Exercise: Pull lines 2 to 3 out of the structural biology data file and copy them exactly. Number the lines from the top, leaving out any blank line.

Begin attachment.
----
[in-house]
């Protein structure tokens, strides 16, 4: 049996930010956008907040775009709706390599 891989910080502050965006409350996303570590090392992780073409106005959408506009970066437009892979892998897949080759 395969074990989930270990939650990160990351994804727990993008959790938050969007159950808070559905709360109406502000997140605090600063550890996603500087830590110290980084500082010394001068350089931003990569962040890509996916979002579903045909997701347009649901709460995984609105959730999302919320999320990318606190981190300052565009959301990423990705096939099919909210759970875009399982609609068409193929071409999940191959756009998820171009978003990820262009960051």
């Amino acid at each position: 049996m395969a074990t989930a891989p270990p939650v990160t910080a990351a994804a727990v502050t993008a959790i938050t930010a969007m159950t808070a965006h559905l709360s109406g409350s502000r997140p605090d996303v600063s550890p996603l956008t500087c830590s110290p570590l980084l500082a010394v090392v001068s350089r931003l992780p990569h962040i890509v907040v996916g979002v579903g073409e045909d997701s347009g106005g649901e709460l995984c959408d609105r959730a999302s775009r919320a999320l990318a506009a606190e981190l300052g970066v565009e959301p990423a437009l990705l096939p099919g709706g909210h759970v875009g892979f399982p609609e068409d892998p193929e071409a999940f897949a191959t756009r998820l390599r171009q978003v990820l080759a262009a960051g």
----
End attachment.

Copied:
């Protein structure tokens, strides 16, 4: 049996930010956008907040775009709706390599 891989910080502050965006409350996303570590090392992780073409106005959408506009970066437009892979892998897949080759 395969074990989930270990939650990160990351994804727990993008959790938050969007159950808070559905709360109406502000997140605090600063550890996603500087830590110290980084500082010394001068350089931003990569962040890509996916979002579903045909997701347009649901709460995984609105959730999302919320999320990318606190981190300052565009959301990423990705096939099919909210759970875009399982609609068409193929071409999940191959756009998820171009978003990820262009960051």
């Amino acid at each position: 049996m395969a074990t989930a891989p270990p939650v990160t910080a990351a994804a727990v502050t993008a959790i938050t930010a969007m159950t808070a965006h559905l709360s109406g409350s502000r997140p605090d996303v600063s550890p996603l956008t500087c830590s110290p570590l980084l500082a010394v090392v001068s350089r931003l992780p990569h962040i890509v907040v996916g979002v579903g073409e045909d997701s347009g106005g649901e709460l995984c959408d609105r959730a999302s775009r919320a999320l990318a506009a606190e981190l300052g970066v565009e959301p990423a437009l990705l096939p099919g709706g909210h759970v875009g892979f399982p609609e068409d892998p193929e071409a999940f897949a191959t756009r998820l390599r171009q978003v990820l080759a262009a960051g």